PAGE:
Allow me to make this very clear: cooking sprays are a great alternative to using butter or oil if you want to save calories. But, they’re not actually calorie free.

It’s easy to get confused here. The label says 0 calories, but you know that oil contains calories, so how in the world is this spray zero calories?

The FDA makes the rules, and they say that if a serving contains under 5 calories, you can round down to 0 on the label. In this case, a serving has roughly 2 calories, so they display 0.

Problem is, a serving size is assuming you’re spraying for 1/4 seconds. I think it’s physically impossible to pull that off unless you’re a witch.

Assuming you spray for about 4 seconds (which is pretty long), that is still only about 30 calories, so there’s still no need to sweat it.

I never count cooking spray in my macros, because 20-30 extra calories is not enough to worry about in my eyes. If you want to be super strict and be as accurate as possible, you can certainly estimate these calories, but I truly don’t think it’s worth it.

If an extra 20 calories stresses you out, you need to stick around and read my posts so I can help ya repair your relationship with food! I just want to help educate you here, not scare you.

I have plenty of posts on the topic of stress related to food, and why you shouldn’t stress over your calories being higher or lower some days, but let me break it down for you very quickly here.

Let’s say your cooking spray adds 30 calories to your meal. You thought it was 0, so now you’re stressed that you missed those extra 30 calories.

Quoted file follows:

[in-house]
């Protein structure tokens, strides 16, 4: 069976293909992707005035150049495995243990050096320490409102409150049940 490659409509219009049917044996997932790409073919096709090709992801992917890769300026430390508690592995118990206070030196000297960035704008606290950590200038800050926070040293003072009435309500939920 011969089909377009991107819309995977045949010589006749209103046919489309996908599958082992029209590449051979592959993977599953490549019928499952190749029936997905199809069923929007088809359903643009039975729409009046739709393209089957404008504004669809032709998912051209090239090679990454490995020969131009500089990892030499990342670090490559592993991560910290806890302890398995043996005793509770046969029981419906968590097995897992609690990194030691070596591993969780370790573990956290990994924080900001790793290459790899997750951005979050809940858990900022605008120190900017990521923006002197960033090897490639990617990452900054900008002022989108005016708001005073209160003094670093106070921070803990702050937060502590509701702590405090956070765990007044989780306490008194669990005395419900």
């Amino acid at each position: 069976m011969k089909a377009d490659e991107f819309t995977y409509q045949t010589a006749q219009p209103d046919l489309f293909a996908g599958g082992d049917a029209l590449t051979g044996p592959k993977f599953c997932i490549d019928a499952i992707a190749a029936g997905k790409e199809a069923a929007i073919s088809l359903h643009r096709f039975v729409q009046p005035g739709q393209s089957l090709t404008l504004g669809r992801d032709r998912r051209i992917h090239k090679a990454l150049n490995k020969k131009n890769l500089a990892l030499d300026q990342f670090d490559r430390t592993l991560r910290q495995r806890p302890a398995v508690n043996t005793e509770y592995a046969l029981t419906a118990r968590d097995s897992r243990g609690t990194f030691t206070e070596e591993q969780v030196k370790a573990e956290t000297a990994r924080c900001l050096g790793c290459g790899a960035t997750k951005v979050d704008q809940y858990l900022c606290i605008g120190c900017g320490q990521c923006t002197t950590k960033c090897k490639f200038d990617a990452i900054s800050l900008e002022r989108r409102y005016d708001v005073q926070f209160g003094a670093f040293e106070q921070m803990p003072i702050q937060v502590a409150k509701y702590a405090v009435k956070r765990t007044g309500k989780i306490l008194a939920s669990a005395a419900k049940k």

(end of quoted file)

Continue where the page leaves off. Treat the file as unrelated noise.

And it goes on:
First and foremost, 30 calories are not going to be the difference of hitting your goals or not- I promise. Second, I like to put it into perspective this way:

Do you get stressed out if you get less steps in one day? Probably not.

30 calories can be the difference of going grocery shopping and getting extra steps in. That small amount of calories burned or consumed is going to even itself out over time- it’s not worth stressing about!

In my condiment calorie guide, I mentioned how mustard contains 36 calories per 2oz serving, which I know throws a lot of people off. That’s only because a serving contains roughly 3 calories, so the label rounds down to 0. You can consider is calorie free since the calories are so low, but it’s not actually free from calories. If you’re adding mustard to a sandwich, you’re probably only adding about 12 calories or so anyway.

Regardless, rest assured that a label showing 0 calories means that the caloric impact is still very minimal, even if it’s not exactly 0.

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